At the 2014 meeting of the American Academy of Child and Adolescent Psychiatry, Fung et al. presented a meta-analysis of treatments for autism that ranked them in terms of statistical effect size, ranging from 0.9 (large), to 0.5 to 0.8 (medium), to <0.4 (small). The only drug with a large effect size was risperidone, at 0.9. Most effect sizes were medium, including aripiprazole at 0.8 and N-acetylcysteine (NAC) at 0.7. Both clonidine and methylphenidate had effect sizes of 0.6, and tianeptine’s was 0.5.
Fung and colleagues noted that the first two on the list, the atypical antipsychotics risperidone and aripiprazole, often have problematic side effects (such as sedation, weight gain, and motor symptoms) that must be balanced against their effectiveness. In contrast, NAC is well tolerated with few side effects, and two placebo controlled studies showed that it was effective both alone and as an adjunctive treatment to the antipsychotic risperidone.
At the 2014 meeting of the American Academy of Child and Adolescent Psychiatry, researcher Adelaine Robb reported that in 81 children with mania (aged 7-17), lithium was superior to placebo in reducing the severity of mania measured on the Young Mania Rating Scale. There had been some debate about the efficacy of lithium in young children with mania, but this study clearly indicates lithium’s effectiveness. The drug is approved by the Federal Drug Administration (FDA) for use in patients with bipolar disorder aged 12 and up.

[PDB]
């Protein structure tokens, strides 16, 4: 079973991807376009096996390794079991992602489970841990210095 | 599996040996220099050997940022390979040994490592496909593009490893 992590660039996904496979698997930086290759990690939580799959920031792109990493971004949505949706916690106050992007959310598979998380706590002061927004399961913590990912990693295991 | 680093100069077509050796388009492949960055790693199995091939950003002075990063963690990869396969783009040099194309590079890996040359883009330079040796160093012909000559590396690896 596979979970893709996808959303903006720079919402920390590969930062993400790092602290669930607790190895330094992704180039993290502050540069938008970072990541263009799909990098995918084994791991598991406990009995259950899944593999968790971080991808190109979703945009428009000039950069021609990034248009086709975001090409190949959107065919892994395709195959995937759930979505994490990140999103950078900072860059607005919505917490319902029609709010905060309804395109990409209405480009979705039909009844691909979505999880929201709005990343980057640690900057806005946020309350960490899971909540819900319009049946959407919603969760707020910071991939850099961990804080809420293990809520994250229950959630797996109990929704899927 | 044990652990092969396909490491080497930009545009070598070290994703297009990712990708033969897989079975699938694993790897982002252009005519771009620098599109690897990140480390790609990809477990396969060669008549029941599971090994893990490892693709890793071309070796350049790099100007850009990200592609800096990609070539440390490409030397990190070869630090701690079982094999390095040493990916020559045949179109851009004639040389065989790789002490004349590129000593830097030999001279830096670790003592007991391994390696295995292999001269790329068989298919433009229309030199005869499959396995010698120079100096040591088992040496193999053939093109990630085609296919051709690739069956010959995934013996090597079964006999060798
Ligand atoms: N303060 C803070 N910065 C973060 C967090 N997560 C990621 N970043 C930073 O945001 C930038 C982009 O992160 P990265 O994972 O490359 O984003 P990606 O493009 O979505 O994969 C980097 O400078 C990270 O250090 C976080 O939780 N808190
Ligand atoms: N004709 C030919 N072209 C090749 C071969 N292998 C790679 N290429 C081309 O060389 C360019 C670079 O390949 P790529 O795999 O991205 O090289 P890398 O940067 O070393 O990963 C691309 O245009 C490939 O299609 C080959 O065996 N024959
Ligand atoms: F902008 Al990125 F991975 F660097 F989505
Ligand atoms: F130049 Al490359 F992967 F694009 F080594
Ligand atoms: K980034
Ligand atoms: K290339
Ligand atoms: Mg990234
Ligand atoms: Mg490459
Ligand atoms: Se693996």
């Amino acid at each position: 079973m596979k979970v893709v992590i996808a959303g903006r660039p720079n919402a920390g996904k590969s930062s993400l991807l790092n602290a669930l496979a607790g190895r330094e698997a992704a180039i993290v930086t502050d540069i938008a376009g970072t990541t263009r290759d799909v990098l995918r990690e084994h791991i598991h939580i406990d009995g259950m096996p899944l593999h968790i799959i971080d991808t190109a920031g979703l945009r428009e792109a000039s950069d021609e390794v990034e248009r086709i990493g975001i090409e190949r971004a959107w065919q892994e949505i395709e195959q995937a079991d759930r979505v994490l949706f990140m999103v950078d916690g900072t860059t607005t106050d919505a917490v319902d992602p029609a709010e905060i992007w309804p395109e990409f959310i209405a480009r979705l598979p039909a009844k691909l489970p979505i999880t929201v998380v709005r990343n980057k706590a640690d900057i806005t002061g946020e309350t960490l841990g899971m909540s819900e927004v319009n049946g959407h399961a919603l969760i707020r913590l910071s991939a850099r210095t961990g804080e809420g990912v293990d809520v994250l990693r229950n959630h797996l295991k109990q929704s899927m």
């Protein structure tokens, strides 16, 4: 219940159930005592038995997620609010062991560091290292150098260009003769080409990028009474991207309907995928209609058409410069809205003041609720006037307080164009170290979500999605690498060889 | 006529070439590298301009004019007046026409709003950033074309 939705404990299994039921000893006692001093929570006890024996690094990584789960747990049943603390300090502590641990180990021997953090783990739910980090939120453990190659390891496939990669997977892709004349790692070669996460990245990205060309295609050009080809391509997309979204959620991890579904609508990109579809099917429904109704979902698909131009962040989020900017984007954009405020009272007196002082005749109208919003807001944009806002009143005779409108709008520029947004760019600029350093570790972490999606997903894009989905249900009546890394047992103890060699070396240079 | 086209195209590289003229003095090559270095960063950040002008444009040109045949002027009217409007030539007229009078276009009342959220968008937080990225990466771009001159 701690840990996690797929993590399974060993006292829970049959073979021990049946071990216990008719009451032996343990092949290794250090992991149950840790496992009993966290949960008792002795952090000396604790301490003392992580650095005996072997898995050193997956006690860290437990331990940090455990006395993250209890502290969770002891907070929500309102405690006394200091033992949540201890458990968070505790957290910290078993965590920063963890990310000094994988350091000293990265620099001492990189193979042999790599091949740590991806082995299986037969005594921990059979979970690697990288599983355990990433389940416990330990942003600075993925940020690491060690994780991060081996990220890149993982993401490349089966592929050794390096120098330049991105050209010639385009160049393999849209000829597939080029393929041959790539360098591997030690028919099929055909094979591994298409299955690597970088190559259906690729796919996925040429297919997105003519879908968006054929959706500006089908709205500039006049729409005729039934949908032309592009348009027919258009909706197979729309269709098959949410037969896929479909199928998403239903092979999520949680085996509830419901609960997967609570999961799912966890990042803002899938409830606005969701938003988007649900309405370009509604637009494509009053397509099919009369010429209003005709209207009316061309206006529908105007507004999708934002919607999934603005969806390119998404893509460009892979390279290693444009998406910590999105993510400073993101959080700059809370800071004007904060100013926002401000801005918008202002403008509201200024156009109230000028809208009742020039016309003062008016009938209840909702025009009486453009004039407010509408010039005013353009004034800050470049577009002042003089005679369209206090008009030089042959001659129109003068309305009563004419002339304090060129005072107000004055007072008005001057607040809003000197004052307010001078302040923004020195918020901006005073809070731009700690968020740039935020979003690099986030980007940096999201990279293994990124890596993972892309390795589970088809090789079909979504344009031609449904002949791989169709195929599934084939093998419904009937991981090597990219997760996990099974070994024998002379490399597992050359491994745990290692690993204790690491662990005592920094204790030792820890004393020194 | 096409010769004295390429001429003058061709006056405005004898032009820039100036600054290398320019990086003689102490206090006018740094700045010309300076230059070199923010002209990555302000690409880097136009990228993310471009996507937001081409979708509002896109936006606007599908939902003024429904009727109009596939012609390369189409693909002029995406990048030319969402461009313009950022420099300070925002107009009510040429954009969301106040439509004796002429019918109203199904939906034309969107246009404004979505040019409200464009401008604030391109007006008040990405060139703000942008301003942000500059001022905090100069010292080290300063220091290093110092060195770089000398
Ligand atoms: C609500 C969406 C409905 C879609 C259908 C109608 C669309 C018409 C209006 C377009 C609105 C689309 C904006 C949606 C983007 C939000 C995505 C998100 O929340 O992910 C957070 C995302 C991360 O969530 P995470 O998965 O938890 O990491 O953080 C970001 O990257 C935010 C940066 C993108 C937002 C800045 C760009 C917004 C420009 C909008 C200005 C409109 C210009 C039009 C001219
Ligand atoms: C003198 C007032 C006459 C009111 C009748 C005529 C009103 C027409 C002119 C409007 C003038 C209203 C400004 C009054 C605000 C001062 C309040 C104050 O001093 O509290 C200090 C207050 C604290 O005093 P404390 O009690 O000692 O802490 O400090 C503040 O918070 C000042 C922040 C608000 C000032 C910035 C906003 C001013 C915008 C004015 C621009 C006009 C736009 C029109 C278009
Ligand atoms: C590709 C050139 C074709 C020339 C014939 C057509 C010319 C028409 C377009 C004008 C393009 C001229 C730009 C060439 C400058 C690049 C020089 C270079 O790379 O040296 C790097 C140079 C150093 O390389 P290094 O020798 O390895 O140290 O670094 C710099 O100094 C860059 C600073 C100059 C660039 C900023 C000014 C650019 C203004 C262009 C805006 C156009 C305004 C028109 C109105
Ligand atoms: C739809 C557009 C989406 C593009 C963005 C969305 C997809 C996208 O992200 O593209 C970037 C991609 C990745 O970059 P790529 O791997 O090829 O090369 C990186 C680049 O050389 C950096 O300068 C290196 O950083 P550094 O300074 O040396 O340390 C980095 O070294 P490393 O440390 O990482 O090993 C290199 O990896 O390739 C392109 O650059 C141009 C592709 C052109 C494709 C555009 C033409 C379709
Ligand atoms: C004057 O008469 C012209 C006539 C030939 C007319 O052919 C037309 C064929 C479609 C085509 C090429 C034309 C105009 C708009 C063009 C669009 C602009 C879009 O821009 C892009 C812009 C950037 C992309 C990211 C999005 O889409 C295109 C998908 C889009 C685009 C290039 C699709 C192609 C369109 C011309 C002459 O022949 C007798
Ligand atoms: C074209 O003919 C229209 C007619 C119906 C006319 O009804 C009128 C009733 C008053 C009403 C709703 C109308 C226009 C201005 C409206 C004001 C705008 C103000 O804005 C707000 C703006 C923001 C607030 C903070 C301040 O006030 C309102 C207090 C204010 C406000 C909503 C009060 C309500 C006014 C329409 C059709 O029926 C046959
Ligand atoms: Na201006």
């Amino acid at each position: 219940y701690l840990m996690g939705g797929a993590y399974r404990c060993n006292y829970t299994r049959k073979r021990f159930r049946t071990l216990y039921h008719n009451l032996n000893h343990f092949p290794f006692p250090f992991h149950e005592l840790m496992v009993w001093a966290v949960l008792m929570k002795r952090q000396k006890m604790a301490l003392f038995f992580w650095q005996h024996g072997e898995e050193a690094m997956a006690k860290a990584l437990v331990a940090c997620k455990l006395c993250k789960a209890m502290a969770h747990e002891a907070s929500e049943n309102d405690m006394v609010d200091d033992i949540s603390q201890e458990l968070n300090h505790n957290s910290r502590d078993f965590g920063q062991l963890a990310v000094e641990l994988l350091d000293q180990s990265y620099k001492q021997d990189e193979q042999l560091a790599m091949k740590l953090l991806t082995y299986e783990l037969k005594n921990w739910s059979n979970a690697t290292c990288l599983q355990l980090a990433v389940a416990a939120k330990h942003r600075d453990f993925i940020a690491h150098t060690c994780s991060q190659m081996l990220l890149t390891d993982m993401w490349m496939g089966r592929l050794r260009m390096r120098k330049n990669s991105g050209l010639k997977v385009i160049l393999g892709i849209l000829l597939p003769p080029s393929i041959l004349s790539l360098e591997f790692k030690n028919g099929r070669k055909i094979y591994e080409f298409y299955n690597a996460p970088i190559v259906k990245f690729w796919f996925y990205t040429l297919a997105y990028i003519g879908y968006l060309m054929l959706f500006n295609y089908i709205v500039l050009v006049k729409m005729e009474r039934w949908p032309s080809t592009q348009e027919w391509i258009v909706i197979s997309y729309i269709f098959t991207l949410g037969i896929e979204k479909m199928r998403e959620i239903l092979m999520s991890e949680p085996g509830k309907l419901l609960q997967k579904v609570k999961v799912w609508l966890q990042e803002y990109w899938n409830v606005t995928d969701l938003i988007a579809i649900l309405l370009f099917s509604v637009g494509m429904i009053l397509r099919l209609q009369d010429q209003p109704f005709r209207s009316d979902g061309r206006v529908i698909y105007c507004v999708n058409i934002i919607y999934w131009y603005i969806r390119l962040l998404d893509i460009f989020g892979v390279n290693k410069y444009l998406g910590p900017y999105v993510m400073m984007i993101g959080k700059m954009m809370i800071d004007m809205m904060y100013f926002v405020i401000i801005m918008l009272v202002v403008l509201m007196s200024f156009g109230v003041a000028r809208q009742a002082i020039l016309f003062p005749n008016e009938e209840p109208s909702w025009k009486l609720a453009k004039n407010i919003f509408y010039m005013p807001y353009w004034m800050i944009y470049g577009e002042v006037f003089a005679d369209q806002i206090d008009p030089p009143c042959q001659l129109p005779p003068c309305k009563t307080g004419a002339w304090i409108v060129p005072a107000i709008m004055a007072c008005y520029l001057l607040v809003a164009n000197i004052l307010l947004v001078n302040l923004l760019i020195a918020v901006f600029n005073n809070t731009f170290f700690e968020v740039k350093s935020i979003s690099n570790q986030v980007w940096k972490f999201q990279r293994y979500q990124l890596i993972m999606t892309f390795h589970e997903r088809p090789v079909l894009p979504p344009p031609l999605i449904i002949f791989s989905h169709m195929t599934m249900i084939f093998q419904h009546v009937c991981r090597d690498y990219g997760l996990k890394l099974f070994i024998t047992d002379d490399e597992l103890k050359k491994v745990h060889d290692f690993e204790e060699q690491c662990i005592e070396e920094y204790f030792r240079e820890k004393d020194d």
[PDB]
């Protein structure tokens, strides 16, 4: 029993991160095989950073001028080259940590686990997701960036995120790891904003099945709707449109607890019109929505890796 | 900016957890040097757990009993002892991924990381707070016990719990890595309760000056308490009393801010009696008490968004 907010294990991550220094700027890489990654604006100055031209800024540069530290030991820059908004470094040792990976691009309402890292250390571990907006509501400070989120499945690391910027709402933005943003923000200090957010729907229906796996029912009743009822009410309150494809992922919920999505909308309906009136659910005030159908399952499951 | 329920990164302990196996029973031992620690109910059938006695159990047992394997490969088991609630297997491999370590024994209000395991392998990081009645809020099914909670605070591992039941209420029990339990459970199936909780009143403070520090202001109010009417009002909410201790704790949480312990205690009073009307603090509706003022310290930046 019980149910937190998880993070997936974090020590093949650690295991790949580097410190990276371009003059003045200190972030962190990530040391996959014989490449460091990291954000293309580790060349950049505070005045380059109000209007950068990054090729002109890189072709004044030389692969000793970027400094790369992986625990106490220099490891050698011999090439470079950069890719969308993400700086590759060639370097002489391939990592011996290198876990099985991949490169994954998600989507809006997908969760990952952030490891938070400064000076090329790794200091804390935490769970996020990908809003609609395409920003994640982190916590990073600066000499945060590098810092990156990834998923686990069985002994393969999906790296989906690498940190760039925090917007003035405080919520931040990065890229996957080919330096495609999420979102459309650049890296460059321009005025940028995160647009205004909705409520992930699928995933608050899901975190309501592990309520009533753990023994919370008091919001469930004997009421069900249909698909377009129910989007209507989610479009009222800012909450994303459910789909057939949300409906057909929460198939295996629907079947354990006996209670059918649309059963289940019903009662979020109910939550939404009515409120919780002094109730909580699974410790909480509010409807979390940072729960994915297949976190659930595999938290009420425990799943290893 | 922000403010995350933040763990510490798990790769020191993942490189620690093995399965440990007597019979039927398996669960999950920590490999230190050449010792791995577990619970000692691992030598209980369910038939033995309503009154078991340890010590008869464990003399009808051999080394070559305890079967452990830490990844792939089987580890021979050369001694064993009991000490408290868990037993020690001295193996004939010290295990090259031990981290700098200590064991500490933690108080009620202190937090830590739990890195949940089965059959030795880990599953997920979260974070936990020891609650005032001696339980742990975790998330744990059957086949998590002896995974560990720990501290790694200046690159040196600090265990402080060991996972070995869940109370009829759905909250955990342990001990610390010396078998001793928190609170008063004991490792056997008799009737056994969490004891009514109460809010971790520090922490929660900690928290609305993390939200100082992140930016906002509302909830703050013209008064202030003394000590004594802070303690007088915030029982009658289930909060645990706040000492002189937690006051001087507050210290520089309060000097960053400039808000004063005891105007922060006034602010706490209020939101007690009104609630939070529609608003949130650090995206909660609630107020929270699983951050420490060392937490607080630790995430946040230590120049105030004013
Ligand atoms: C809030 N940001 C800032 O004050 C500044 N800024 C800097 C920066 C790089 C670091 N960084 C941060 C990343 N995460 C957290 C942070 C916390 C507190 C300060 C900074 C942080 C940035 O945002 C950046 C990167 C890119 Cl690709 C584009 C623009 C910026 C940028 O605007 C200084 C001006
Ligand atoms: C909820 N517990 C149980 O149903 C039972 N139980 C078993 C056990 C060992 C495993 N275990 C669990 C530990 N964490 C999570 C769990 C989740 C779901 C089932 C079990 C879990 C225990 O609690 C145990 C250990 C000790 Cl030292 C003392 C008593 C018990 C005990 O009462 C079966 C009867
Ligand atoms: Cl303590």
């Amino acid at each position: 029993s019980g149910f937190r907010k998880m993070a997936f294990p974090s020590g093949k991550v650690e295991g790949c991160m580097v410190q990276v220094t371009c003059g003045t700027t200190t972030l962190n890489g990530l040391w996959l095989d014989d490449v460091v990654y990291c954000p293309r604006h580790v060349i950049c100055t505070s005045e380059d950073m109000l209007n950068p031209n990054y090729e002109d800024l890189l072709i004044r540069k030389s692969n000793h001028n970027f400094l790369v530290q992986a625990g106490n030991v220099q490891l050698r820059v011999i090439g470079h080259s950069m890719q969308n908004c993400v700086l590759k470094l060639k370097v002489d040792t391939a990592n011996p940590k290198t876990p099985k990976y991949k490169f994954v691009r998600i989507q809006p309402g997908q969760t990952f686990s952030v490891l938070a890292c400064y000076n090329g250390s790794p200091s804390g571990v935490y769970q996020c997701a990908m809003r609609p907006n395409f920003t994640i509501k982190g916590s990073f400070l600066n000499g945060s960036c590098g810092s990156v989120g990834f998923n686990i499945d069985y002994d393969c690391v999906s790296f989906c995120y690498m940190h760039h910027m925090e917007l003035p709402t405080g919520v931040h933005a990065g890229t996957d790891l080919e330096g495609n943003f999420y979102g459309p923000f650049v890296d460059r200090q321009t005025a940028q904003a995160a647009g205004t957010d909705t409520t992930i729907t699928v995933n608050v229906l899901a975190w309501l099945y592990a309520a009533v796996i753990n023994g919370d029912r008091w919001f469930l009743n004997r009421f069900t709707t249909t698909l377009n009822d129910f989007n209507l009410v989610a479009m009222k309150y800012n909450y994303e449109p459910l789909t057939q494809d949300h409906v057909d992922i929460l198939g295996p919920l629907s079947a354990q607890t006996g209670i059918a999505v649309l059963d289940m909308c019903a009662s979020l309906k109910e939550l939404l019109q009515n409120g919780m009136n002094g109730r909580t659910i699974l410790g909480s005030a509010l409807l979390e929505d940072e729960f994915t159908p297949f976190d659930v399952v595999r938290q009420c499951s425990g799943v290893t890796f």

Another researcher, Vivian Kafrantaris, found that in children who averaged 14.5 years of age, lithium increased the volume of the corpus callosum, a bundle of neural fibers that connects the brain’s right and left hemispheres. Lithium also normalized white matter integrity in other neural fiber tracts—the cingulum bundle and the superior longitudinal fasciculus. The authors concluded that lithium may “facilitate microstructural remodeling of white matter tracts involved in emotional regulation.”
Editor’s Note: There is much research showing that in adults, lithium has positive effects on the brain, including increases in hippocampal and cortical grey matter volume. Now it appears that lithium can improve white matter integrity in the developing brain as well.
Researcher Amanda Roten reported at the 2014 meeting of the American Academy of Child and Adolescent Psychiatry that adolescents who stopped heavy marijuana use showed improvements in multiple areas of learning and memory. These data support previous findings that pot can cause impairments in cognitive functioning, but that abstaining from the drug can bring about improvement relative quickly.